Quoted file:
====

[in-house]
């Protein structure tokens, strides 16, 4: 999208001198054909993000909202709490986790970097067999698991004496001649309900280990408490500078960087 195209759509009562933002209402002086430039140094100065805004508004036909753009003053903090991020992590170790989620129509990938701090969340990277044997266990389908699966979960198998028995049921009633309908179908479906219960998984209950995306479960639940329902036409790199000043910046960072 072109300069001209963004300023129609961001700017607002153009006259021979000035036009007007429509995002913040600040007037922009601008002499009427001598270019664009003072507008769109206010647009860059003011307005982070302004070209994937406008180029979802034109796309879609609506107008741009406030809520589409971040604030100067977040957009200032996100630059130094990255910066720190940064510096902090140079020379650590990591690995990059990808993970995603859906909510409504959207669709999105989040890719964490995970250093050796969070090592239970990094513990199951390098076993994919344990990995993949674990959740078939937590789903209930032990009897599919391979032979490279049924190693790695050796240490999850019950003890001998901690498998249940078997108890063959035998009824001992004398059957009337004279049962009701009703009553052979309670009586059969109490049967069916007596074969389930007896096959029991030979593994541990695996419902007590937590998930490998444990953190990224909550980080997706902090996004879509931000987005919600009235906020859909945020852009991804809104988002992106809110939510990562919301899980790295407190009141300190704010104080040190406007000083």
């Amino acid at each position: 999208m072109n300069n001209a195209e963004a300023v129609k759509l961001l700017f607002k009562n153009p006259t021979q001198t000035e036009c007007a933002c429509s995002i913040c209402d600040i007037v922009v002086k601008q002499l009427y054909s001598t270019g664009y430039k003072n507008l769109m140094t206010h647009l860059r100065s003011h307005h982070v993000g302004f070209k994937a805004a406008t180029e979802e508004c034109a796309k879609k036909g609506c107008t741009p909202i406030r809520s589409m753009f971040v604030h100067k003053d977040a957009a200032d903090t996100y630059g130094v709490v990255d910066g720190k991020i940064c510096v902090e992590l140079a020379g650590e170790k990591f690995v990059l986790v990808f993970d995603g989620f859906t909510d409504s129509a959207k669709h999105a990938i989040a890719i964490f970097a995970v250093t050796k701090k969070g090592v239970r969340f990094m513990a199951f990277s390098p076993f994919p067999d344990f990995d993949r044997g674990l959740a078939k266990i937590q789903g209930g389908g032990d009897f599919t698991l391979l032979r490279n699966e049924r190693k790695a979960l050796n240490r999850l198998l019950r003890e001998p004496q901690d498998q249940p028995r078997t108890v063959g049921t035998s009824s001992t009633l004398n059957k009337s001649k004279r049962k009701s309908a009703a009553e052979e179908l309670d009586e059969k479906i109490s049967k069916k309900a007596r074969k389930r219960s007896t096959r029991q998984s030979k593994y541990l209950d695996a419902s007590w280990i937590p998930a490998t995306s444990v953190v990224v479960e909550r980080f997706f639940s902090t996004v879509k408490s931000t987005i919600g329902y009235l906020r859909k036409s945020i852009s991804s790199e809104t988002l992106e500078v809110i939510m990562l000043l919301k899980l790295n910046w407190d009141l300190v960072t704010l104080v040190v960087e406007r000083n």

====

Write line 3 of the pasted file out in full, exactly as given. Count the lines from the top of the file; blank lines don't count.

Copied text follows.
């Amino acid at each position: 999208m072109n300069n001209a195209e963004a300023v129609k759509l961001l700017f607002k009562n153009p006259t021979q001198t000035e036009c007007a933002c429509s995002i913040c209402d600040i007037v922009v002086k601008q002499l009427y054909s001598t270019g664009y430039k003072n507008l769109m140094t206010h647009l860059r100065s003011h307005h982070v993000g302004f070209k994937a805004a406008t180029e979802e508004c034109a796309k879609k036909g609506c107008t741009p909202i406030r809520s589409m753009f971040v604030h100067k003053d977040a957009a200032d903090t996100y630059g130094v709490v990255d910066g720190k991020i940064c510096v902090e992590l140079a020379g650590e170790k990591f690995v990059l986790v990808f993970d995603g989620f859906t909510d409504s129509a959207k669709h999105a990938i989040a890719i964490f970097a995970v250093t050796k701090k969070g090592v239970r969340f990094m513990a199951f990277s390098p076993f994919p067999d344990f990995d993949r044997g674990l959740a078939k266990i937590q789903g209930g389908g032990d009897f599919t698991l391979l032979r490279n699966e049924r190693k790695a979960l050796n240490r999850l198998l019950r003890e001998p004496q901690d498998q249940p028995r078997t108890v063959g049921t035998s009824s001992t009633l004398n059957k009337s001649k004279r049962k009701s309908a009703a009553e052979e179908l309670d009586e059969k479906i109490s049967k069916k309900a007596r074969k389930r219960s007896t096959r029991q998984s030979k593994y541990l209950d695996a419902s007590w280990i937590p998930a490998t995306s444990v953190v990224v479960e909550r980080f997706f639940s902090t996004v879509k408490s931000t987005i919600g329902y009235l906020r859909k036409s945020i852009s991804s790199e809104t988002l992106e500078v809110i939510m990562l000043l919301k899980l790295n910046w407190d009141l300190v960072t704010l104080v040190v960087e406007r000083n």